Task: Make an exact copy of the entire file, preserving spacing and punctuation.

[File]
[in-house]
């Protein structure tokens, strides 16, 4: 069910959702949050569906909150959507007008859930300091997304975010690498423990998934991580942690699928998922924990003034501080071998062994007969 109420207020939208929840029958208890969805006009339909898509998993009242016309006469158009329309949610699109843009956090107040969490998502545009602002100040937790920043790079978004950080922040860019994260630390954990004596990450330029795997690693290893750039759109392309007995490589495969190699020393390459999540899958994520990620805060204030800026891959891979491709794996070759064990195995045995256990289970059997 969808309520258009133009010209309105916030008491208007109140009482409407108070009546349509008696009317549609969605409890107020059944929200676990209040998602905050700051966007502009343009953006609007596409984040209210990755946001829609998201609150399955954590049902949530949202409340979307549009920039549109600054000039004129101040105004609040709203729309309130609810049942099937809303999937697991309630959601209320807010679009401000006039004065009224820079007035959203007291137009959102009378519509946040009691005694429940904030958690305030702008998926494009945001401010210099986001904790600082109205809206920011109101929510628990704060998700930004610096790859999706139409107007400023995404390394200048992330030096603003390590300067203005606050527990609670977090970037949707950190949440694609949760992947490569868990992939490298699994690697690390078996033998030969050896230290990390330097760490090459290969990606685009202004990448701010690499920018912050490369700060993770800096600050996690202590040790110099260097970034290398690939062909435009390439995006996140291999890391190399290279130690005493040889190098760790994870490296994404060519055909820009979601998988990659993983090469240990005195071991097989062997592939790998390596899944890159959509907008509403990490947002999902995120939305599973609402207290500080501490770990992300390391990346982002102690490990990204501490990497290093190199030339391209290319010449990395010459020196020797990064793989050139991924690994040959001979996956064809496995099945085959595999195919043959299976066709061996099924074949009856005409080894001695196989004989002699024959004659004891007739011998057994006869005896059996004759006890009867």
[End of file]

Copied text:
[in-house]
């Protein structure tokens, strides 16, 4: 069910959702949050569906909150959507007008859930300091997304975010690498423990998934991580942690699928998922924990003034501080071998062994007969 109420207020939208929840029958208890969805006009339909898509998993009242016309006469158009329309949610699109843009956090107040969490998502545009602002100040937790920043790079978004950080922040860019994260630390954990004596990450330029795997690693290893750039759109392309007995490589495969190699020393390459999540899958994520990620805060204030800026891959891979491709794996070759064990195995045995256990289970059997 969808309520258009133009010209309105916030008491208007109140009482409407108070009546349509008696009317549609969605409890107020059944929200676990209040998602905050700051966007502009343009953006609007596409984040209210990755946001829609998201609150399955954590049902949530949202409340979307549009920039549109600054000039004129101040105004609040709203729309309130609810049942099937809303999937697991309630959601209320807010679009401000006039004065009224820079007035959203007291137009959102009378519509946040009691005694429940904030958690305030702008998926494009945001401010210099986001904790600082109205809206920011109101929510628990704060998700930004610096790859999706139409107007400023995404390394200048992330030096603003390590300067203005606050527990609670977090970037949707950190949440694609949760992947490569868990992939490298699994690697690390078996033998030969050896230290990390330097760490090459290969990606685009202004990448701010690499920018912050490369700060993770800096600050996690202590040790110099260097970034290398690939062909435009390439995006996140291999890391190399290279130690005493040889190098760790994870490296994404060519055909820009979601998988990659993983090469240990005195071991097989062997592939790998390596899944890159959509907008509403990490947002999902995120939305599973609402207290500080501490770990992300390391990346982002102690490990990204501490990497290093190199030339391209290319010449990395010459020196020797990064793989050139991924690994040959001979996956064809496995099945085959595999195919043959299976066709061996099924074949009856005409080894001695196989004989002699024959004659004891007739011998057994006869005896059996004759006890009867």